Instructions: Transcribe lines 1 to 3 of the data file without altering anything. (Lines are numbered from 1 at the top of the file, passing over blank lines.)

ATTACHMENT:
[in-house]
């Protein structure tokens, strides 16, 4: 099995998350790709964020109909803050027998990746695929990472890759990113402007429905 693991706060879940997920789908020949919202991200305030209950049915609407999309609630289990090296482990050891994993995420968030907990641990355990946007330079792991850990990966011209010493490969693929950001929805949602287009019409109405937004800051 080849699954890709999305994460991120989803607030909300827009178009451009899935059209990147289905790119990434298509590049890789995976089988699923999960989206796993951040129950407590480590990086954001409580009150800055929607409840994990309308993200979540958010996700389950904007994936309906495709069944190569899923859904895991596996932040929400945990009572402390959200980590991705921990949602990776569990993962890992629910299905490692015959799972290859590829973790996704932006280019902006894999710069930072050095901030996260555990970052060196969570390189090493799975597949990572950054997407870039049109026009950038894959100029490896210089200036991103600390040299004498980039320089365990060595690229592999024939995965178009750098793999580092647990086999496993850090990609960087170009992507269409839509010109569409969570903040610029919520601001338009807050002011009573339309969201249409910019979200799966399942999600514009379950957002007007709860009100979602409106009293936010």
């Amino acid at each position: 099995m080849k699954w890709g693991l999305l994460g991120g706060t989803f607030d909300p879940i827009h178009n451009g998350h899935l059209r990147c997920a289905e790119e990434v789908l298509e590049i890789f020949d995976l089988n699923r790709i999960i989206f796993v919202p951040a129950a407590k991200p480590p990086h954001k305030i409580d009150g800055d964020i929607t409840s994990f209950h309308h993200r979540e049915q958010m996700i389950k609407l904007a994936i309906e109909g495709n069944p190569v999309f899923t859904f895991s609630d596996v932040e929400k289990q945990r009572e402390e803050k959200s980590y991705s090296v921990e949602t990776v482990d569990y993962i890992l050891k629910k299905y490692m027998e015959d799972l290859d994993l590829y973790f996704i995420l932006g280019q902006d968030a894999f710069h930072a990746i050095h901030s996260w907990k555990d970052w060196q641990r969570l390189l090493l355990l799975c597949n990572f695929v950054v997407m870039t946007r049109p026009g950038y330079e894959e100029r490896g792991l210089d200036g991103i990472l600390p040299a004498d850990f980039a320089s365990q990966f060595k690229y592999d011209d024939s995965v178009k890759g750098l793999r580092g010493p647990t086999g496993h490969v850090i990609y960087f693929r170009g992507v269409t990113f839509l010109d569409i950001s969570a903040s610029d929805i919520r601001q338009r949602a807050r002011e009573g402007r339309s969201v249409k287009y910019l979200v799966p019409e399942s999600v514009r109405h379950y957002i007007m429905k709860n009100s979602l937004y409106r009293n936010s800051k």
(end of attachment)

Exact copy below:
[in-house]
């Protein structure tokens, strides 16, 4: 099995998350790709964020109909803050027998990746695929990472890759990113402007429905 693991706060879940997920789908020949919202991200305030209950049915609407999309609630289990090296482990050891994993995420968030907990641990355990946007330079792991850990990966011209010493490969693929950001929805949602287009019409109405937004800051 080849699954890709999305994460991120989803607030909300827009178009451009899935059209990147289905790119990434298509590049890789995976089988699923999960989206796993951040129950407590480590990086954001409580009150800055929607409840994990309308993200979540958010996700389950904007994936309906495709069944190569899923859904895991596996932040929400945990009572402390959200980590991705921990949602990776569990993962890992629910299905490692015959799972290859590829973790996704932006280019902006894999710069930072050095901030996260555990970052060196969570390189090493799975597949990572950054997407870039049109026009950038894959100029490896210089200036991103600390040299004498980039320089365990060595690229592999024939995965178009750098793999580092647990086999496993850090990609960087170009992507269409839509010109569409969570903040610029919520601001338009807050002011009573339309969201249409910019979200799966399942999600514009379950957002007007709860009100979602409106009293936010």
């Amino acid at each position: 099995m080849k699954w890709g693991l999305l994460g991120g706060t989803f607030d909300p879940i827009h178009n451009g998350h899935l059209r990147c997920a289905e790119e990434v789908l298509e590049i890789f020949d995976l089988n699923r790709i999960i989206f796993v919202p951040a129950a407590k991200p480590p990086h954001k305030i409580d009150g800055d964020i929607t409840s994990f209950h309308h993200r979540e049915q958010m996700i389950k609407l904007a994936i309906e109909g495709n069944p190569v999309f899923t859904f895991s609630d596996v932040e929400k289990q945990r009572e402390e803050k959200s980590y991705s090296v921990e949602t990776v482990d569990y993962i890992l050891k629910k299905y490692m027998e015959d799972l290859d994993l590829y973790f996704i995420l932006g280019q902006d968030a894999f710069h930072a990746i050095h901030s996260w907990k555990d970052w060196q641990r969570l390189l090493l355990l799975c597949n990572f695929v950054v997407m870039t946007r049109p026009g950038y330079e894959e100029r490896g792991l210089d200036g991103i990472l600390p040299a004498d850990f980039a320089s365990q990966f060595k690229y592999d011209d024939s995965v178009k890759g750098l793999r580092g010493p647990t086999g496993h490969v850090i990609y960087f693929r170009g992507v269409t990113f839509l010109d569409i950001s969570a903040s610029d929805i919520r601001q338009r949602a807050r002011e009573g402007r339309s969201v249409k287009y910019l979200v799966p019409e399942s999600v514009r109405h379950y957002i007007m429905k709860n009100s979602l937004y409106r009293n936010s800051k």